Stars come and go! Let joy break with the storm,
Peace let the dew send!
Lofty designs must close in like effects:
Leave him—still loftier than the world suspects,
Living and dying.1 [Note: J. A. Davies, Seven Words of Love, 134.]
2. Paul was a man who wanted to know—to know the highest things. His soul was athirst for the highest, purest knowledge, even the knowledge of Christ and His love. And, like the true scholar, he wanted others to know and to know from others. He made it his business in life, next to knowing for himself, to make others know, to be their teacher,
Some years ago—it is a good many years now—there was a lady, with a little girl of some three summers, travelling by coach in England from one town to another, and a young man got into the coach who was exceedingly clever; in fact, he thought himself so clever that he might dispense with all belief in the Bible and in God; and young as he was, he was the head of an infidel club in a certain city, whither he was then going to preside over their annual dinner that night. As the coach rolled on, the little girl became talkative, and soon she climbed up on the young man’s knee, when to amuse her he showed her his penknife, and she liked that, and became quite at home. A few minutes before the coach stopped, she looked up in his face, and in a loud, clear voice she said to him, so that every one in the coach heard it, “Does ’oo love God? Does ‘oo?” She was only three years old, remember. “Does ’oo love God?”2 [Note: G. C. Grubb, The Light of His Countenance, 32.]
3. What is this love of Christ?
(1) It is a forgiving love.—St. Paul in all his Epistles evinces extreme sensitiveness with regard to sin, and his own personal sin. He had felt its galling bondage, its crushing burden, its withering curse. He had been “a blasphemer, a persecutor, and injurious.” He had felt himself to be “carnal, sold under sin.” He calls himself the “chief” of sinners. But now for a long time Christ had been revealed to him as his personal Saviour. His faith rested upon the “obedience unto death” of the Son of God in his stead. His conscience reposed on the righteousness of Christ, and his heart was drawn by the magnet of Christ’s love. St. Paul’s attachment to Christ was enthusiasm for a personal Redeemer. It was a sense of redemption that made the Apostle what he now was. He never forgot that he was a poor sinner saved by Divine grace, and the thought bound his heart to his Saviour. He felt that it was a wonderful love that had redeemed him, and all the currents of his soul kept flowing with tremendous energy towards his Redeemer.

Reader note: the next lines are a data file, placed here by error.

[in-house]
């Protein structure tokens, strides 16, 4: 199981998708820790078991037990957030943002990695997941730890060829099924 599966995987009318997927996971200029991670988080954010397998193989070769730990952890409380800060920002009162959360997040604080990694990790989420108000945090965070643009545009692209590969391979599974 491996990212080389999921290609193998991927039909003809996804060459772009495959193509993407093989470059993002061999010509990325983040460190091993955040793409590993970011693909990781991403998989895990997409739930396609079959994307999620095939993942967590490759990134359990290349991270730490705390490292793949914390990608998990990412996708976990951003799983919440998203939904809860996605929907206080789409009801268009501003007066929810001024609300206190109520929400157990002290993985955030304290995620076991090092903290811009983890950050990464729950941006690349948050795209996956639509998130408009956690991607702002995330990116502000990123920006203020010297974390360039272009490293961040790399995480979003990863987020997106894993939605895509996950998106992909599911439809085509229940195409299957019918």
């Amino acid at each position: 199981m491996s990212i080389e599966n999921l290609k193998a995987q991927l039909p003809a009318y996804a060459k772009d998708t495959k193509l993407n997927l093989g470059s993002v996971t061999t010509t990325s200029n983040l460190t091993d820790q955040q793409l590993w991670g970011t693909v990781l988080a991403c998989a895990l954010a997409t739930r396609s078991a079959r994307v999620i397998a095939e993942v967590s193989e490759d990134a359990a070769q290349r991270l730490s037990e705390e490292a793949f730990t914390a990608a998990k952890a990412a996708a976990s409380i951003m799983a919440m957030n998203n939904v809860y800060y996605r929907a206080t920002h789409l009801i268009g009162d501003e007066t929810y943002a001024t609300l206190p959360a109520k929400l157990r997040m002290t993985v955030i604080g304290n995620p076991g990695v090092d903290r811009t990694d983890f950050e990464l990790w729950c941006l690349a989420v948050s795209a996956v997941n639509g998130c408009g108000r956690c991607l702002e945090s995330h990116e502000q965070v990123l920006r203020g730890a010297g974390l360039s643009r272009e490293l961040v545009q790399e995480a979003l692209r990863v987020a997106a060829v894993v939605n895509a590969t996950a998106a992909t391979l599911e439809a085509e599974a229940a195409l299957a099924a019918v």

I am reminded of the incident of a boy who had been tried by court-martial and ordered to be shot. The hearts of the father and mother were broken when they heard the news. In that home was a little girl. She had read the life of Abraham Lincoln, and she said: “Now, if Abraham Lincoln knew how my father and mother loved their boy, he would not let my brother be shot.” She wanted her father to go to Washington to plead for his boy. But the father said: “No; there is no use; the law must take its course. They have refused to pardon one or two who have been sentenced by that court-martial, and an order has gone forth that the President is not going to interfere again; if a man has been sentenced by court-martial he must suffer the consequences.” That father and mother had not faith to believe that their boy might be pardoned.
But the little girl was strong in hope; she got on the train away up in Vermont, and started off to Washington. When she reached the White House the soldiers refused to let her in; but she told her pitiful story, and they allowed her to pass. When she got to the Secretary’s room, where the President’s private secretary was, he refused to allow her to enter the room where the President was. But the little girl told her story, and it touched the heart of the private secretary; so he passed her in. As she went into Abraham Lincoln’s room, there were United States senators, generals, governors, and leading politicians, who were there upon important business about the war; but the President happened to see that child standing at the door. He wanted to know what she wanted, and she went right to him and told her story in her own language. He was a father, and the great tears trickled down Abraham Lincoln’s cheeks. He wrote a dispatch and sent it to the army to have that boy sent to Washington at once. When he arrived, the President pardoned him, gave him thirty days’ furlough, and sent him home with the little girl to cheer the hearts of the father and mother.1 [Note: D. L. Moody, The Way to God, 20.]